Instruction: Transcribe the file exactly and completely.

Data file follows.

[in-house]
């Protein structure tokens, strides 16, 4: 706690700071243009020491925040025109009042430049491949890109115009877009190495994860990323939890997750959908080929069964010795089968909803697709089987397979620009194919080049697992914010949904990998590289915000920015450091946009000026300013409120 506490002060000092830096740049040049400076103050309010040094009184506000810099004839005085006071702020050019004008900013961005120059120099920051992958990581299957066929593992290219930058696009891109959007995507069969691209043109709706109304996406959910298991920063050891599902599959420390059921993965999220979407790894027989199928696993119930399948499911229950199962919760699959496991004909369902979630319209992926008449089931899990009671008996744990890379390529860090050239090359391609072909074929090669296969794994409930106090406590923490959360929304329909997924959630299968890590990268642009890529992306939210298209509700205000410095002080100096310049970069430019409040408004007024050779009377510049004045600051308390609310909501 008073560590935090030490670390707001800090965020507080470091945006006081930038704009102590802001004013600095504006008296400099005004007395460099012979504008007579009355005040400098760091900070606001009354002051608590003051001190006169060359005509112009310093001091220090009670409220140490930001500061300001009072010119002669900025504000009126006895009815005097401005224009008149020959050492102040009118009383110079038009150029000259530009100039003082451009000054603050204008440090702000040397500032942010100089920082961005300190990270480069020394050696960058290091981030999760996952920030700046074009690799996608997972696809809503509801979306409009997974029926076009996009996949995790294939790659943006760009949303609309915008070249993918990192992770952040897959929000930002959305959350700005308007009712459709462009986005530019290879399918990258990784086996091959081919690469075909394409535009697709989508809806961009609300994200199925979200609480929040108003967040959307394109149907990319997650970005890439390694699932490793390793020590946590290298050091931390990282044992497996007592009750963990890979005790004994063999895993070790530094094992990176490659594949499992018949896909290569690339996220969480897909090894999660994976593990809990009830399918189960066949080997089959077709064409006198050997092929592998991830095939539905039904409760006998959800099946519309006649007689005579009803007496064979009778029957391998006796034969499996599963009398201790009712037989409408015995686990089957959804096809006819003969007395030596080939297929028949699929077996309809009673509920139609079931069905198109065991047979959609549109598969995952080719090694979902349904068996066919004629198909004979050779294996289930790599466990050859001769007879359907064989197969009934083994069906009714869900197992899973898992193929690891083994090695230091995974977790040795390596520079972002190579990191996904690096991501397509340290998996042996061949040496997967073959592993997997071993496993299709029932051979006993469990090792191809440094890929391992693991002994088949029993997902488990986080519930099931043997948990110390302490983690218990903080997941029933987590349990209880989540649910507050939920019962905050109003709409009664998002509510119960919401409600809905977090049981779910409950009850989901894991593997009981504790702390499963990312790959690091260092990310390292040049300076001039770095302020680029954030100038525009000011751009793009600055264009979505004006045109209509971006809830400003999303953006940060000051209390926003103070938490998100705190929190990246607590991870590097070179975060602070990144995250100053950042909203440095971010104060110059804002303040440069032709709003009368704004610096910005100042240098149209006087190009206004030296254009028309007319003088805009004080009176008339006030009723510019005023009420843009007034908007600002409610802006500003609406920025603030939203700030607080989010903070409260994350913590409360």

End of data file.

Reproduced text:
[in-house]
């Protein structure tokens, strides 16, 4: 706690700071243009020491925040025109009042430049491949890109115009877009190495994860990323939890997750959908080929069964010795089968909803697709089987397979620009194919080049697992914010949904990998590289915000920015450091946009000026300013409120 506490002060000092830096740049040049400076103050309010040094009184506000810099004839005085006071702020050019004008900013961005120059120099920051992958990581299957066929593992290219930058696009891109959007995507069969691209043109709706109304996406959910298991920063050891599902599959420390059921993965999220979407790894027989199928696993119930399948499911229950199962919760699959496991004909369902979630319209992926008449089931899990009671008996744990890379390529860090050239090359391609072909074929090669296969794994409930106090406590923490959360929304329909997924959630299968890590990268642009890529992306939210298209509700205000410095002080100096310049970069430019409040408004007024050779009377510049004045600051308390609310909501 008073560590935090030490670390707001800090965020507080470091945006006081930038704009102590802001004013600095504006008296400099005004007395460099012979504008007579009355005040400098760091900070606001009354002051608590003051001190006169060359005509112009310093001091220090009670409220140490930001500061300001009072010119002669900025504000009126006895009815005097401005224009008149020959050492102040009118009383110079038009150029000259530009100039003082451009000054603050204008440090702000040397500032942010100089920082961005300190990270480069020394050696960058290091981030999760996952920030700046074009690799996608997972696809809503509801979306409009997974029926076009996009996949995790294939790659943006760009949303609309915008070249993918990192992770952040897959929000930002959305959350700005308007009712459709462009986005530019290879399918990258990784086996091959081919690469075909394409535009697709989508809806961009609300994200199925979200609480929040108003967040959307394109149907990319997650970005890439390694699932490793390793020590946590290298050091931390990282044992497996007592009750963990890979005790004994063999895993070790530094094992990176490659594949499992018949896909290569690339996220969480897909090894999660994976593990809990009830399918189960066949080997089959077709064409006198050997092929592998991830095939539905039904409760006998959800099946519309006649007689005579009803007496064979009778029957391998006796034969499996599963009398201790009712037989409408015995686990089957959804096809006819003969007395030596080939297929028949699929077996309809009673509920139609079931069905198109065991047979959609549109598969995952080719090694979902349904068996066919004629198909004979050779294996289930790599466990050859001769007879359907064989197969009934083994069906009714869900197992899973898992193929690891083994090695230091995974977790040795390596520079972002190579990191996904690096991501397509340290998996042996061949040496997967073959592993997997071993496993299709029932051979006993469990090792191809440094890929391992693991002994088949029993997902488990986080519930099931043997948990110390302490983690218990903080997941029933987590349990209880989540649910507050939920019962905050109003709409009664998002509510119960919401409600809905977090049981779910409950009850989901894991593997009981504790702390499963990312790959690091260092990310390292040049300076001039770095302020680029954030100038525009000011751009793009600055264009979505004006045109209509971006809830400003999303953006940060000051209390926003103070938490998100705190929190990246607590991870590097070179975060602070990144995250100053950042909203440095971010104060110059804002303040440069032709709003009368704004610096910005100042240098149209006087190009206004030296254009028309007319003088805009004080009176008339006030009723510019005023009420843009007034908007600002409610802006500003609406920025603030939203700030607080989010903070409260994350913590409360």